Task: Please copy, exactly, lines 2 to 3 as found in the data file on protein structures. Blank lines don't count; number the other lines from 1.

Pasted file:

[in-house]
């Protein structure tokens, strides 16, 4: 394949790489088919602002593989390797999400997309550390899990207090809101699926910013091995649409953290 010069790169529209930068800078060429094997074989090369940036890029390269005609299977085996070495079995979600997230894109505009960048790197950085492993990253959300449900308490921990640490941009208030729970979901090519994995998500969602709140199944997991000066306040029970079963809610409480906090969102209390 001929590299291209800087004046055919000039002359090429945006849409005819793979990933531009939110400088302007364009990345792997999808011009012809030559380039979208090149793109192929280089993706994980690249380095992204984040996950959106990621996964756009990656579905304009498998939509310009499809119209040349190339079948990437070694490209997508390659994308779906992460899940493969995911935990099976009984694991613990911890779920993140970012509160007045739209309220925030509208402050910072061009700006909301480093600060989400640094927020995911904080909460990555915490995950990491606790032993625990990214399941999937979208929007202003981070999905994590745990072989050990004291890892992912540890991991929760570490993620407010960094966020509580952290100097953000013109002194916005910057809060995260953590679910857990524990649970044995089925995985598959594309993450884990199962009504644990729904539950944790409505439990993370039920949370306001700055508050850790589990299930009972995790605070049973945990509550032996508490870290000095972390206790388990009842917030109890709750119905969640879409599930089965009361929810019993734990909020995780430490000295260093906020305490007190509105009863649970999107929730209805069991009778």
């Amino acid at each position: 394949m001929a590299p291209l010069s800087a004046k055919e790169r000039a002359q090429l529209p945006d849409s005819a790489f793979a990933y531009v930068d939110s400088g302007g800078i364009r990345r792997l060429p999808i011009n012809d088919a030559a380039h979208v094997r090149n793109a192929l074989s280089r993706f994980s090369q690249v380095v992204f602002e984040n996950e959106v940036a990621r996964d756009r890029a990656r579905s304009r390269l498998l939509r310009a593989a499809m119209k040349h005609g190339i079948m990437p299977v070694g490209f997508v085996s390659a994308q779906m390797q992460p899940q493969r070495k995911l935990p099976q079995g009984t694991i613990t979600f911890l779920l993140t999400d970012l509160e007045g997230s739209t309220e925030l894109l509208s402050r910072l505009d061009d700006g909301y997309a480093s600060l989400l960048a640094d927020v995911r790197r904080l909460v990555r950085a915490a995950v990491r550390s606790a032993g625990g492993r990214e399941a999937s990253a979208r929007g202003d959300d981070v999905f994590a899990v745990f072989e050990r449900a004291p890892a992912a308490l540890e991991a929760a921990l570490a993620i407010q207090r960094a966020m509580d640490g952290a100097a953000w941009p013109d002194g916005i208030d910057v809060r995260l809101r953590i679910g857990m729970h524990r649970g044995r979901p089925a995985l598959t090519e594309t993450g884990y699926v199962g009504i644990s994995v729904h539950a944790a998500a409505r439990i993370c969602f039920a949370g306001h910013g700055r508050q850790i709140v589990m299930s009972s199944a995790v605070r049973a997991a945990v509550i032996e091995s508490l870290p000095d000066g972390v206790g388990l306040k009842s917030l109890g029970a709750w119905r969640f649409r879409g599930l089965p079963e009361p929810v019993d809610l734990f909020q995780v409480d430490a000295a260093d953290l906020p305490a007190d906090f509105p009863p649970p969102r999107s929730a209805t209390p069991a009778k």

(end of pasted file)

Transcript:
């Protein structure tokens, strides 16, 4: 394949790489088919602002593989390797999400997309550390899990207090809101699926910013091995649409953290 010069790169529209930068800078060429094997074989090369940036890029390269005609299977085996070495079995979600997230894109505009960048790197950085492993990253959300449900308490921990640490941009208030729970979901090519994995998500969602709140199944997991000066306040029970079963809610409480906090969102209390 001929590299291209800087004046055919000039002359090429945006849409005819793979990933531009939110400088302007364009990345792997999808011009012809030559380039979208090149793109192929280089993706994980690249380095992204984040996950959106990621996964756009990656579905304009498998939509310009499809119209040349190339079948990437070694490209997508390659994308779906992460899940493969995911935990099976009984694991613990911890779920993140970012509160007045739209309220925030509208402050910072061009700006909301480093600060989400640094927020995911904080909460990555915490995950990491606790032993625990990214399941999937979208929007202003981070999905994590745990072989050990004291890892992912540890991991929760570490993620407010960094966020509580952290100097953000013109002194916005910057809060995260953590679910857990524990649970044995089925995985598959594309993450884990199962009504644990729904539950944790409505439990993370039920949370306001700055508050850790589990299930009972995790605070049973945990509550032996508490870290000095972390206790388990009842917030109890709750119905969640879409599930089965009361929810019993734990909020995780430490000295260093906020305490007190509105009863649970999107929730209805069991009778």
């Amino acid at each position: 394949m001929a590299p291209l010069s800087a004046k055919e790169r000039a002359q090429l529209p945006d849409s005819a790489f793979a990933y531009v930068d939110s400088g302007g800078i364009r990345r792997l060429p999808i011009n012809d088919a030559a380039h979208v094997r090149n793109a192929l074989s280089r993706f994980s090369q690249v380095v992204f602002e984040n996950e959106v940036a990621r996964d756009r890029a990656r579905s304009r390269l498998l939509r310009a593989a499809m119209k040349h005609g190339i079948m990437p299977v070694g490209f997508v085996s390659a994308q779906m390797q992460p899940q493969r070495k995911l935990p099976q079995g009984t694991i613990t979600f911890l779920l993140t999400d970012l509160e007045g997230s739209t309220e925030l894109l509208s402050r910072l505009d061009d700006g909301y997309a480093s600060l989400l960048a640094d927020v995911r790197r904080l909460v990555r950085a915490a995950v990491r550390s606790a032993g625990g492993r990214e399941a999937s990253a979208r929007g202003d959300d981070v999905f994590a899990v745990f072989e050990r449900a004291p890892a992912a308490l540890e991991a929760a921990l570490a993620i407010q207090r960094a966020m509580d640490g952290a100097a953000w941009p013109d002194g916005i208030d910057v809060r995260l809101r953590i679910g857990m729970h524990r649970g044995r979901p089925a995985l598959t090519e594309t993450g884990y699926v199962g009504i644990s994995v729904h539950a944790a998500a409505r439990i993370c969602f039920a949370g306001h910013g700055r508050q850790i709140v589990m299930s009972s199944a995790v605070r049973a997991a945990v509550i032996e091995s508490l870290p000095d000066g972390v206790g388990l306040k009842s917030l109890g029970a709750w119905r969640f649409r879409g599930l089965p079963e009361p929810v019993d809610l734990f909020q995780v409480d430490a000295a260093d953290l906020p305490a007190d906090f509105p009863p649970p969102r999107s929730a209805t209390p069991a009778k």